w/ UH ID
Mililani 1050 Ala Moana Blvd. 4450 Kapolei Park Way #104 95-1249 Meheula Parkway #E-3 Honolulu, Hawaii 96814 Kapolei, HI 96707 Mililani, HI 96789 (808) 592-9292 (808) 674-1320 (808) 623-7799
Expires Monday 11/7/11 Excludes gift card purchases
WW W. KA
LEO .O RG
Fill in the grid so that every row, every column, and every 3x3 box contains the digits 1 thru 9.
Puzzles will become progressively more difficult through the week. Solutions, tips and computer program at www.sudoku.com Go to www.kaleo.org for this puzzleâ€™s solution.
1 About, date-wise 6 Togo neighbor 11 Band booster 14 Ancient Greek theater 15 Hersheyâ€™s caramel candies 16 Card game with a belligerent name 17 *Shows like â€œCheersâ€? and â€œFriendsâ€? 19 Author Umberto 20 â€œGarfieldâ€? dog 21 Be shy, poker pot-wise 22 Onion kin 24 Wheel edges 25 *Precious metal trading venue 29 Pub mug 31 Simbaâ€™s mate, in â€œThe Lion Kingâ€? 32 Like a mint Mickey Mantle rookie card 33 Drilled commodity 35 Drill parts 37 Understand 38 *Soft, lumpy chair 42 *Winter fishermanâ€™s access 44 Klutz 45 Riverbank deposit 47 â€œ__ Hawâ€? 48 Another, in Andalusia 50 Like sour cherries 52 Bust makers 56 *Attractive facial mole 59 Hindu scripture 60 Beatles meter maid 61 Zip 62 Bring home 63 Certain eBay click 64 1987 market crash, and this puzzleâ€™s title, whose first word can precede each word in the starred answers 68 â€œ__ MisĂŠrablesâ€? 69 Flood barrier 70 Demoted planet 71 Chinese menu general 72 â€œYikes!â€? 73 Keys in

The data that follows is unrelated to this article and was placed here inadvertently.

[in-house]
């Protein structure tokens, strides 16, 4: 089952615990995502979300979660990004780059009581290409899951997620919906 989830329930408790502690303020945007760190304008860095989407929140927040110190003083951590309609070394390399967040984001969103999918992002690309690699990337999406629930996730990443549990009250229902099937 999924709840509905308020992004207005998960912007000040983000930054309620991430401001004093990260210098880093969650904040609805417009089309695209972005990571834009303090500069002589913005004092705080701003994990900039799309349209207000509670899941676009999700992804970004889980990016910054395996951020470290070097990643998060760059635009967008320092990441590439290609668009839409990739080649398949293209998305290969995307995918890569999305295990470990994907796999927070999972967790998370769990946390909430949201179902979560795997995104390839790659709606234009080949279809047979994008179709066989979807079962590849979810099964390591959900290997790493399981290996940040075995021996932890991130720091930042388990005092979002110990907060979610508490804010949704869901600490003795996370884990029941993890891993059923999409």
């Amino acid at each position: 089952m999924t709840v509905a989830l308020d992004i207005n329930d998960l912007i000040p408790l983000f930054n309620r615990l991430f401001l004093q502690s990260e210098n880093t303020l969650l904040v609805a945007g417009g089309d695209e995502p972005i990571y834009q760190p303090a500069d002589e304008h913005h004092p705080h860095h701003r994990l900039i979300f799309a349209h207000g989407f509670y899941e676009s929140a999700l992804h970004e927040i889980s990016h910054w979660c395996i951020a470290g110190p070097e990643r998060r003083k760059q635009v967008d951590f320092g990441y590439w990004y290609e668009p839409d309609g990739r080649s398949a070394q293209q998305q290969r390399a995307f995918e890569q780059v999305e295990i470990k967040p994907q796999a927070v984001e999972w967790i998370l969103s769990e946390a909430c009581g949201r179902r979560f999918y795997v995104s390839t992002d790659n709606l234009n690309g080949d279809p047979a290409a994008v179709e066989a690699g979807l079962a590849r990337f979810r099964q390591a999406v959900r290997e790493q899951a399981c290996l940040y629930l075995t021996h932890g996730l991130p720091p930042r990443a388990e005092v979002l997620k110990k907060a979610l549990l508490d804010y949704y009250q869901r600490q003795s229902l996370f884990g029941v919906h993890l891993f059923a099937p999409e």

1 Red, white and blue 2 â€œYay, me!â€? 3 Ruling period 4 Ability to stick together 5 Picnic bug 6 Gradually appeal to 7 Amateur photographerâ€™s workshop 8 Bar pint contents 9 Green light 10 Safe havens 11 Seven days before now 12 Holy fish? 13 Poker tour player 18 Minor player 23 Goof up 26 552, to Caesar 27 Fire starter 28 Head, in France 30 Penpoints 34 Flock at church 36 Spotted 38 Half-wit 39 Diners and such 40 â€œYes, unfortunatelyâ€? 41 Glittery rock genre 43 Angelic 46 Hypnotized 49 Umpâ€™s call 51 Totsâ€™ rides 53 Do research (on) 54 Percentage quoted by a bank 55 Some plasma TVs 57 Dining room piece 58 Merged Dutch airline 63 Short lunch order? 65 57-Down support 66 Gardner on screen 67 Pick, with â€œforâ€?
Read it in Print or Online g r o . o e l a k . w w w menway Hall 107 He ., Rd s pu m Ca 45 24 3
1999 - Honda CRV 1990 Honda CRV 900 RR
ANSWERS AT KALEO.ORG
E-mail Ric Stewart for pictures firstname.lastname@example.org
LARGE ONE TOPPING PIZZA $10 808â€“592â€“7272
Comics@kaleo.org | Nicholas Smith Editor
Page 7 | Ka Leo | Monday, Oct. 31 2011